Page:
Carnegie Mellon University | Internship Interview


DTU Times interviewed Mansi Agarwal, COE, Class of 2020, who secured a Research Internship at the Robotics Institute, Carnegie Mellon University through the SN Bose Scholars program and the Robotics Institute Summer Scholars program by CMU. 

The general perception of research is that it is a long and trying road and does not offer a quick payoff, which people are often interested in. Considering this, what made you pick research over other options you might have had? What do you hope to achieve at the end of your journey?

I have always been an inquisitive soul. It is this curiosity that urges me to push my boundaries. The reason why I like to research is that it helps me to quench this thirst of knowing more and doing more than what is thought of us. I do not know what the future holds for me but I want to delve deeper into understanding technology and make a constructive and commendable contribution to the society at large through the knowledge acquired in these fields. What Alan Turing once said keeps me going, “We can see only a short distance ahead, but we can see plenty that needs to be done.”

What ignited your interest in this particular field of research? Having an interest in something and actually pursuing the field are two different things. What edged you to start your research?

It initially began with working on small projects to get a good command over the field. The zeal to do these projects came from the fact that all of them somehow, helped the society. I believe when chosen to its full potential, Artificial Intelligence can help save the world and that is what urged me to pursue this field of research.

What are some necessary steps any individual needs to take in order to be eligible for your particular scholarship/s? What stage is ideal to start preparing for them?

As clichéd as it sounds, but the first step would be to breathe and believe in yourself. I have been in your shoes and seeing articles about your seniors might intimidate you. 

The “ideal” steps, in general, would be to first decide what you want to pursue. How do you do that? Explore, explore and explore. Your first year should involve engaging in a lot of events, both technical and non-technical. Communicate with a lot of seniors and do not hesitate to ask. 

Once you have determined the field of research (don’t worry, you can always change), try working with small projects on your own. There are a lot of resources online. Next, you should look for professors (not necessarily from our university) whose interests align with yours and drop them a mail talking about your previous work, maybe about an idea that you have, or an ongoing project that you would like to work on. A good mentor can mould your path to success. A lot of seniors might say that the GPA is not that important, but I highly disagree. There has not been one interview where I have not been asked for my GPA. So, along with your research, do focus on your college curriculum too. Keep an eye on the scholarships and opportunities you want to seek and lastly, do not lose hope. Enjoy the success, embrace the failures. Speaking from experience, things somehow, eventually always work out.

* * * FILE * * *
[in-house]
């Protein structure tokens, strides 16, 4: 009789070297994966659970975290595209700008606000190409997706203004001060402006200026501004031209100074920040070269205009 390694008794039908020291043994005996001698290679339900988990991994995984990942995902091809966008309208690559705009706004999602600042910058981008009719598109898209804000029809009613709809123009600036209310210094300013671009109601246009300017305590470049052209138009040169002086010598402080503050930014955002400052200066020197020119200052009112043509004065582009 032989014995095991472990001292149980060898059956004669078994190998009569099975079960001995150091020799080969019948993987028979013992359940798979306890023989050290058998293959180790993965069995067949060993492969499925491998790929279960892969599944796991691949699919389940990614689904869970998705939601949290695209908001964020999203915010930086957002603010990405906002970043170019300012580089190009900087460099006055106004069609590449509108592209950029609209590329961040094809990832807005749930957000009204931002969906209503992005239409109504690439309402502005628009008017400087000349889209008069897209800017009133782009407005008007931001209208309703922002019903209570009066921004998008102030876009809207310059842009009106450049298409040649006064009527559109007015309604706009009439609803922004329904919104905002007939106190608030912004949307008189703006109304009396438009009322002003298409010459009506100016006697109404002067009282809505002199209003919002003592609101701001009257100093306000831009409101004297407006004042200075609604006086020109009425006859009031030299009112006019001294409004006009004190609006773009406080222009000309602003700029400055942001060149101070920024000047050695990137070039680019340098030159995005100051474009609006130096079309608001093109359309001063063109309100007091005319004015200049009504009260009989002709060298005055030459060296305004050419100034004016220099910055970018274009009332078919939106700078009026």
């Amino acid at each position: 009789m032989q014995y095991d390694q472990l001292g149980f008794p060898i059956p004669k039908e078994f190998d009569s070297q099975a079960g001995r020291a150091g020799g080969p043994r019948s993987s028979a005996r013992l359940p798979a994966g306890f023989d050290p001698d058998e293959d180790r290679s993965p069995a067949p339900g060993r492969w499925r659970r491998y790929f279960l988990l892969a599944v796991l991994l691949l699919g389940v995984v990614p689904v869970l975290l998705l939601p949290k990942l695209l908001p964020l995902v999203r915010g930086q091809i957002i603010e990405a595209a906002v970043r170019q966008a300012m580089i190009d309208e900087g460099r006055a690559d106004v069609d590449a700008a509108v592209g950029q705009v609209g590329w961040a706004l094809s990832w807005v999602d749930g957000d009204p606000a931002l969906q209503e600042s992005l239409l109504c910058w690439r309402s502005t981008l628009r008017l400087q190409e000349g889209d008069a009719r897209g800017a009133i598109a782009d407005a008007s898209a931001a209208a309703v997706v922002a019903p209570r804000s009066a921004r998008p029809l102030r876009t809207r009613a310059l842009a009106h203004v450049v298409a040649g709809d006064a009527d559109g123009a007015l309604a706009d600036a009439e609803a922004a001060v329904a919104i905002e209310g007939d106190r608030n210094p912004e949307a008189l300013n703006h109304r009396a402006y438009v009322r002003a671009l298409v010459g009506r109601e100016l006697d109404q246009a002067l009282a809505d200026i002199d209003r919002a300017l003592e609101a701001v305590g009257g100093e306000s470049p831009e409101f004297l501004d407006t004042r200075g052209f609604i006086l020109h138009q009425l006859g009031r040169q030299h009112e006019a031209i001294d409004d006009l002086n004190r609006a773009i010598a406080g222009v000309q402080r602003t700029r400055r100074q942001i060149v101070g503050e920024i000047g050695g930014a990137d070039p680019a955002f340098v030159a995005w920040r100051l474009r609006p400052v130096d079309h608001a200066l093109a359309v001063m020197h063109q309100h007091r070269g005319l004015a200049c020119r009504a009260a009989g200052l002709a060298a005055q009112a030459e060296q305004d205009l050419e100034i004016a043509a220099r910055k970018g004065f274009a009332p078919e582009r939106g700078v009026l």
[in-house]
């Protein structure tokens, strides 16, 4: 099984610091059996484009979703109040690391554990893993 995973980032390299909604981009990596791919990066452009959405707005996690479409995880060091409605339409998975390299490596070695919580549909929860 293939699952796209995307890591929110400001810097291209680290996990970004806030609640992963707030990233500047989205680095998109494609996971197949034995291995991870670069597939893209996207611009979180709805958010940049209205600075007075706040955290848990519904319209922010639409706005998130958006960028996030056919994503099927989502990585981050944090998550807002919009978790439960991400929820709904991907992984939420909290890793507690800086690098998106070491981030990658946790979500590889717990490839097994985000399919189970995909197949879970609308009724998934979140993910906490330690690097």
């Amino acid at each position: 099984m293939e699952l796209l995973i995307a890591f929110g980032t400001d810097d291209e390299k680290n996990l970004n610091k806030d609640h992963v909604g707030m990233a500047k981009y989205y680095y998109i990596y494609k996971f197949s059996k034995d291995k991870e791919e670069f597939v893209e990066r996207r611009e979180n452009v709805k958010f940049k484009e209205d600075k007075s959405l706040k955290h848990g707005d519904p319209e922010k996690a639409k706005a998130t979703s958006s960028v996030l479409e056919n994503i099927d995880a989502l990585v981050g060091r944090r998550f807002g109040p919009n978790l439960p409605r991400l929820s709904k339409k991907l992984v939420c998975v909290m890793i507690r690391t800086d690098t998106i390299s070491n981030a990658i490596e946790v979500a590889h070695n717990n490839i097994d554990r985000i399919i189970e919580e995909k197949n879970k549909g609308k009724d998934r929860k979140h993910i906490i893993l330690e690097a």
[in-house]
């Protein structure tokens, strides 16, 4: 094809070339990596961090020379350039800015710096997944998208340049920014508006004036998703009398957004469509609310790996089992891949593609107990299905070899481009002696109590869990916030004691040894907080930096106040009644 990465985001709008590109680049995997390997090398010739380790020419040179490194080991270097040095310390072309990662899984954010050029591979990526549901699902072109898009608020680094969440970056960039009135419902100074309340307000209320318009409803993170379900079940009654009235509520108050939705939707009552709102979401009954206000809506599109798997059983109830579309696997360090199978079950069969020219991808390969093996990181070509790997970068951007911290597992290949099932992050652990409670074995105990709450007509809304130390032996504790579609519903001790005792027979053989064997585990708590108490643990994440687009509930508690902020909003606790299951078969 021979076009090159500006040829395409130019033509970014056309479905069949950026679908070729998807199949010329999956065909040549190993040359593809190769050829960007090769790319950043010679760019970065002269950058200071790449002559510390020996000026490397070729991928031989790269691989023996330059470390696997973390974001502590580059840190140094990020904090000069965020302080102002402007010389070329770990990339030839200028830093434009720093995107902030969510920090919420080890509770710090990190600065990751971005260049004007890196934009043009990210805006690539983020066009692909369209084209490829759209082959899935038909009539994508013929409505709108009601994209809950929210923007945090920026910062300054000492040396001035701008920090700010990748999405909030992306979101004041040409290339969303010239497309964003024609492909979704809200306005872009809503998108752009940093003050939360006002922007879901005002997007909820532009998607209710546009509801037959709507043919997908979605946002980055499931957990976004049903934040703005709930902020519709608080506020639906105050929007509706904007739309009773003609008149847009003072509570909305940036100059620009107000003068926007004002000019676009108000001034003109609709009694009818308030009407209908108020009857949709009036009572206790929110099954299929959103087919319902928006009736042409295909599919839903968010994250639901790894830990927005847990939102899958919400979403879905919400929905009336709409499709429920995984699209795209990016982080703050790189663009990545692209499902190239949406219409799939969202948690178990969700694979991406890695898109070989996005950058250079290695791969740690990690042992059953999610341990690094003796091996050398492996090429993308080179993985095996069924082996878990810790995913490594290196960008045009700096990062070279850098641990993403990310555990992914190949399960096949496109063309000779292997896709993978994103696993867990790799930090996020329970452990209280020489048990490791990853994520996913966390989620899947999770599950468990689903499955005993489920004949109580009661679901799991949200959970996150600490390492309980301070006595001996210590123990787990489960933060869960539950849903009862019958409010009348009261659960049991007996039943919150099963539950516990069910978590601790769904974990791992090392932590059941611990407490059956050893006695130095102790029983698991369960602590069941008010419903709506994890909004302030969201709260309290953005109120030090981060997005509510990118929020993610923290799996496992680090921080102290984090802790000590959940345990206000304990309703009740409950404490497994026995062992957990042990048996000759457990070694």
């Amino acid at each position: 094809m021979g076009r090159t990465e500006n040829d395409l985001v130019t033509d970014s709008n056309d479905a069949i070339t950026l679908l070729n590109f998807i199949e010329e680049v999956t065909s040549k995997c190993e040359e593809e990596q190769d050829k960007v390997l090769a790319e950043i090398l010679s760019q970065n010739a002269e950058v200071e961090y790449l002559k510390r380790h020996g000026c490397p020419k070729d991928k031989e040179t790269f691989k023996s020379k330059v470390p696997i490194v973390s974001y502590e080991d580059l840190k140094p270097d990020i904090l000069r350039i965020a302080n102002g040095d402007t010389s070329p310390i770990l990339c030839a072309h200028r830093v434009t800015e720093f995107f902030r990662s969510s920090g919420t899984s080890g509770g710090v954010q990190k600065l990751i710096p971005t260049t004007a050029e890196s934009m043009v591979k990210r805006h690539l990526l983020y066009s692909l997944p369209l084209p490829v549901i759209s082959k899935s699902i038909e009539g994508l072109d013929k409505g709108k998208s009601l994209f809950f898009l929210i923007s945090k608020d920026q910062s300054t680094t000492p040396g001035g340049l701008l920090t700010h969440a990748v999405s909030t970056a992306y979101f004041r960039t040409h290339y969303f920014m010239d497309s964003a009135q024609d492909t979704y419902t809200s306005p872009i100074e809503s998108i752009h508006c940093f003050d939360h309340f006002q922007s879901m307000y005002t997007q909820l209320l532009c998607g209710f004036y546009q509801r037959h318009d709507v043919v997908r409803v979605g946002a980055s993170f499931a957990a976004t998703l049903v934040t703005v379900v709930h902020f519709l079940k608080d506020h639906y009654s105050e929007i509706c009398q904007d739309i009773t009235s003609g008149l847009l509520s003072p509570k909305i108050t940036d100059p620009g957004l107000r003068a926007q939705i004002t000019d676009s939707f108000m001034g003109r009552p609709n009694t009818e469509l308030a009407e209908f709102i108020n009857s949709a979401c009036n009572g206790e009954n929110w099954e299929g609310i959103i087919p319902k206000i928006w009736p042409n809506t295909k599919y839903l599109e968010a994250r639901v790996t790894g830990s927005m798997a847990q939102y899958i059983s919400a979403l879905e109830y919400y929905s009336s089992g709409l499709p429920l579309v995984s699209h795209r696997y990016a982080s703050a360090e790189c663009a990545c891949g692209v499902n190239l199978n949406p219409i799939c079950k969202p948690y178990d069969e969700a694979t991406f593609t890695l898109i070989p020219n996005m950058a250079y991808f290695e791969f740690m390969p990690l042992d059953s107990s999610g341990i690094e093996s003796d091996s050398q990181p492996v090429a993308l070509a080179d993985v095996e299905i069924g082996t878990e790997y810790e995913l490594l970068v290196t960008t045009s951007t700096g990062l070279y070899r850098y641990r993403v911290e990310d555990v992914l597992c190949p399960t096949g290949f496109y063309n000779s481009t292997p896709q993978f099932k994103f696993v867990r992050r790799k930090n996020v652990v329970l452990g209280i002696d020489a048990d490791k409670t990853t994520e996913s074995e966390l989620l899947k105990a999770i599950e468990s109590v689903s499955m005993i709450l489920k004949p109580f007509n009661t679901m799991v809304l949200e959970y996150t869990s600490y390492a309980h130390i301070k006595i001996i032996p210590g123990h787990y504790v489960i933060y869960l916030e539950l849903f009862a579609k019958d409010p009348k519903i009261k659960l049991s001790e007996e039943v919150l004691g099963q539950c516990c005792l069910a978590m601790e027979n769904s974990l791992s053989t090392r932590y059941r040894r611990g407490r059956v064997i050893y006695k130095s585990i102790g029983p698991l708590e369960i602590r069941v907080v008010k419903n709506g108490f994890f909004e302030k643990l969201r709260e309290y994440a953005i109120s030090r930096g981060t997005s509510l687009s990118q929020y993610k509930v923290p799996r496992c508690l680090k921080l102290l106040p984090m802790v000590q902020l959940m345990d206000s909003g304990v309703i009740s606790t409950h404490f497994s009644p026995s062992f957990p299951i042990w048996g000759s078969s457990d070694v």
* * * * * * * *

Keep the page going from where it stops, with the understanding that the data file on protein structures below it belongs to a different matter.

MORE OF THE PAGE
What would help improve the chances of aspiring juniors looking to land a meritorious research internship? Are there any specific resources and skills you would like to recommend to aspirants?

I have gained invaluable experience by working with extremely sharp, motivated and hardworking scientists. So, my advice would be to work on a lot of projects! It is important to know the theory but you can only enhance your skill-set by coming up with innovative solutions to those dreadful errors. The resources depend on your field of research, so the best way to go about it is to ask your peers and seniors.

How has your experience been so far at the internship? How would you compare it with corporate internships?

Working with some of the best and the most experienced minds in the fields of AI and Robotics has helped me shape my thinking to be better able to contribute to the research community. The learning curve has been amazing and I learnt something new every day. Along with the research, I also got the opportunity to be a part of awesome workshops hosted by companies like DJI and Ubtech which are pioneers in the field of Robotics.

I prefer research internships over corporate ones as the former permits me enough flexibility to try something new and innovative and not confine myself to the company’s rules and regulations.

Where does DTU lack in terms of research? What, according to you, can be improved here to keep pace with other leading research institutes?

One problem I faced was the lack of awareness. People come to know about the opportunities when it’s too late. One way to deal with this could be using the university’s social media portals to update everyone about the deadlines. We could also form small research groups mentored by Professors of our University and have research-based labs where students can work and grow.

Posted by Anoushka Raj

I write here someTimes.